LOS ANGELES NBC Universal has sold more than $900 million in advertising time for the upcoming Olympic Games in Beijing, booking nearly 90 percent of its inventory three weeks ahead of the opening ceremony, the company said on Monday.
Aiming to sell $1 billion in Olympic commercial time overall, General Electric Co.-owned (GE.N) NBC Universal plans to air a record 3,600 hours of coverage between August 8 and August 24 across its broadcast, cable TV and online outlets.
In addition to prime-time broadcasts on the flagship NBC network, coverage of the Games will air on Spanish-language network Telemundo, cable channels USA, MSNBC, CNBC and Oxygen, and various websites. Live audio-video streaming of the Games over the Internet will account for about 2,200 hours of NBC Universal's overall coverage.
"I think the country is really ready for this," NBC Universal Sports Chairman Dick Ebersol told a gathering of TV writers, speaking via satellite from Beijing. "It isn't exactly a joyful time; $4 gasoline, people who can't afford vacations; wild prices on food. Audiences are really looking for something to cheer."
Advertisers appear to be betting that viewers will flock to the Beijing Games in large numbers, extending a marketing trend that increasingly favors marquee events like the Olympics, the Super Bowl and Wimbledon over regularly scheduled television.
Because audiences tend to tune in for big-event sports in real time, rather than recording them to watch at their leisure, such broadcasts have grown all the more valuable to advertisers.
Despite forecasts that the U.S. economic slowdown could pinch marketing budgets, advertisers in categories like consumer electronics, movies and retail continue to show strong demand for the Olympics, NBC said.
For NBC and its advertisers, the biggest change in this year's coverage is a sharp increase in the number of events to be carried live in the United States during prime time, with fewer of the tape delays typically required in beaming distant Olympic competition to U.S. viewers.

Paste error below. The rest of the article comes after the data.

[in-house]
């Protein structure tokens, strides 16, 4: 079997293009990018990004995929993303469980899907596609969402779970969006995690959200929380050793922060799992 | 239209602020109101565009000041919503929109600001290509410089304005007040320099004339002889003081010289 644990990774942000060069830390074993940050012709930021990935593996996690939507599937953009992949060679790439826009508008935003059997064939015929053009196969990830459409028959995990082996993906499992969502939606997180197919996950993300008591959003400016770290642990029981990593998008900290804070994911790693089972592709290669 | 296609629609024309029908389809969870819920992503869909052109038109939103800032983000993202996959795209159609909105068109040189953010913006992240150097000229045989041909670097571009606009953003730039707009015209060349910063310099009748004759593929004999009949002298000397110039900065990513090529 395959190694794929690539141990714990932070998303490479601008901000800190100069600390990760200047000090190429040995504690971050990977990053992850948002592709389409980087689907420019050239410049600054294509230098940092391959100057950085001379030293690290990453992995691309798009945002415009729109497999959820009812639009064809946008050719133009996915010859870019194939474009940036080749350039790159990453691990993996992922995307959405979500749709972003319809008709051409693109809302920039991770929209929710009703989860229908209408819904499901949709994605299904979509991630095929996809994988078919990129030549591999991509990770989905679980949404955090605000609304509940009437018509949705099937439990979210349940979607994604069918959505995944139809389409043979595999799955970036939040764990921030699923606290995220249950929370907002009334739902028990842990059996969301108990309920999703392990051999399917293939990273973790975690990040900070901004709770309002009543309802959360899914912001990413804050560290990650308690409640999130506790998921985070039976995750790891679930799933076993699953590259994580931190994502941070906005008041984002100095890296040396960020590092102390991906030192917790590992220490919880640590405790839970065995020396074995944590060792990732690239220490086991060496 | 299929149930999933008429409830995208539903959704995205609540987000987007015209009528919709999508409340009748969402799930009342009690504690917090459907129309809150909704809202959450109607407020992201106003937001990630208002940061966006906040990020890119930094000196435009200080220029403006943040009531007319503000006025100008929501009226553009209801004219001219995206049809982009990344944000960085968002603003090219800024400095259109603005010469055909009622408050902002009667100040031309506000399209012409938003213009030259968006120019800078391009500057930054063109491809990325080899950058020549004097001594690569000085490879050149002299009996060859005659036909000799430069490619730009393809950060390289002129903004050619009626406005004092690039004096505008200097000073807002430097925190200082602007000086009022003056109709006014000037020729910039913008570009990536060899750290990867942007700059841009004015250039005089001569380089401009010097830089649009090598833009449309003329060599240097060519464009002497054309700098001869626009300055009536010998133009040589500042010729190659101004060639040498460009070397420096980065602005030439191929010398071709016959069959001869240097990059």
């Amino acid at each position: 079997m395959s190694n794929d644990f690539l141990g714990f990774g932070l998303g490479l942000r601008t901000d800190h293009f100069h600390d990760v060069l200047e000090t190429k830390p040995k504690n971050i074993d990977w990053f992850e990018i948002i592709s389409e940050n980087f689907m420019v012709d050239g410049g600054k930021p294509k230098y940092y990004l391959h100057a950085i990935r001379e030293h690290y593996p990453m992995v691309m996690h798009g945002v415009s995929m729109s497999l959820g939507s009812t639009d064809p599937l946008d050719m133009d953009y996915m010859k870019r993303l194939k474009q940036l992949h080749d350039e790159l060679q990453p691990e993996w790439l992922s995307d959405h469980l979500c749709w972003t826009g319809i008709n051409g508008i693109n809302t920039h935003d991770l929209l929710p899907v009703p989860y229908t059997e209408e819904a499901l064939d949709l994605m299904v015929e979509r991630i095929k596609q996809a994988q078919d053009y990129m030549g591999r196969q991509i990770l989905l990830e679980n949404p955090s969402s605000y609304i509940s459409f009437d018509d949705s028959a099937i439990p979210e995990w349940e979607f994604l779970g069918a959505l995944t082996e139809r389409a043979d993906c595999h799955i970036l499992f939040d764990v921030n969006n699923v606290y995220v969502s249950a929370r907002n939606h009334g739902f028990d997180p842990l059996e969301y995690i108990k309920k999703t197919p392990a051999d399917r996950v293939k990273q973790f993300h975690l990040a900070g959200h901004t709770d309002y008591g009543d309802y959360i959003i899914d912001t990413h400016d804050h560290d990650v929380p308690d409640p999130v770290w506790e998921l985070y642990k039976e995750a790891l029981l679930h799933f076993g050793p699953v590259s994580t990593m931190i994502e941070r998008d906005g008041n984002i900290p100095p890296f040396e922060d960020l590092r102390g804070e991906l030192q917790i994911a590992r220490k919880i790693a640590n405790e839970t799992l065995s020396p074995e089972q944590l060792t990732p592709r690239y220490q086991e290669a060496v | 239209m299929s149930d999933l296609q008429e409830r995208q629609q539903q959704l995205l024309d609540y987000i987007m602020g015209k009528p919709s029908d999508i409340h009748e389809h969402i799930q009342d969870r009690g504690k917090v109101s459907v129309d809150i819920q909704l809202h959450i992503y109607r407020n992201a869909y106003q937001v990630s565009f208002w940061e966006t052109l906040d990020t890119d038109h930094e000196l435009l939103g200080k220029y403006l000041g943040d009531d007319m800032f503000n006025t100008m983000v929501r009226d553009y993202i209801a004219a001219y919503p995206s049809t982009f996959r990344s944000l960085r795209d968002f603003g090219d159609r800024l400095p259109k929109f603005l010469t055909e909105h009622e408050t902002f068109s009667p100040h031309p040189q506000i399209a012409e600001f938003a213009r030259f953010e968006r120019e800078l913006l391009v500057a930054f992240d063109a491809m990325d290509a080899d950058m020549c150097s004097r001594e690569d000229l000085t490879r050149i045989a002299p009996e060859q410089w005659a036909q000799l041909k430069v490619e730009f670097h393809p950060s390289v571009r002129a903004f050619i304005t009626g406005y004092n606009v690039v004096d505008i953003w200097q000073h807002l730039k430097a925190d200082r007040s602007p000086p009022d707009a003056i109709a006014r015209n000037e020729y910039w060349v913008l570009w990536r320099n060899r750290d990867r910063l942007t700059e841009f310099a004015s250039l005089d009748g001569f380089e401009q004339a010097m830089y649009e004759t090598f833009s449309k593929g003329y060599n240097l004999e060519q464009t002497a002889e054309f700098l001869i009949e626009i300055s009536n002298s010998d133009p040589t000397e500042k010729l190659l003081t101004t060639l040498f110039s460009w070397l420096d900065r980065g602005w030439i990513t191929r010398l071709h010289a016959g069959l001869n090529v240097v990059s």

In order to show popular events like swimming and gymnastics as they unfold live, NBC prevailed on the International Olympic Committee to start competitions earlier in the day in Beijing.
Previously, U.S. audiences complained that Olympic Games in places like Sydney, Australia, lost much of their drama because the outcome of competition became widely known before events had a chance to air, via tape delay, in prime time.
"I told (the IOC) that it would be almost impossible for an American network bidding on the Games in the future -- if they were going to be in the Far East -- for it not to be able to have it live," he said.
NBC, which paid $894 million for exclusive U.S. rights to the Beijing Games, will broadcast live events for about half of its prime-time coverage each evening on the U.S. East Coast. Prime-time events will still run in tape delay for the West Coast.
Ebersol also addressed questions about NBC's plans should sweeping protests or violence break out during the Games, insisting that bona fide news developments would be covered as warranted.
"We're there with a great team to cover those events. But we also have NBC News," he said. "If this becomes a news story or series of news stories, other than sports, we are ready to cover them. We are not going to cavalierly blow out sporting events to show news. But if it's really news, we're going to cover it."
(Editing by Carol Bishopric)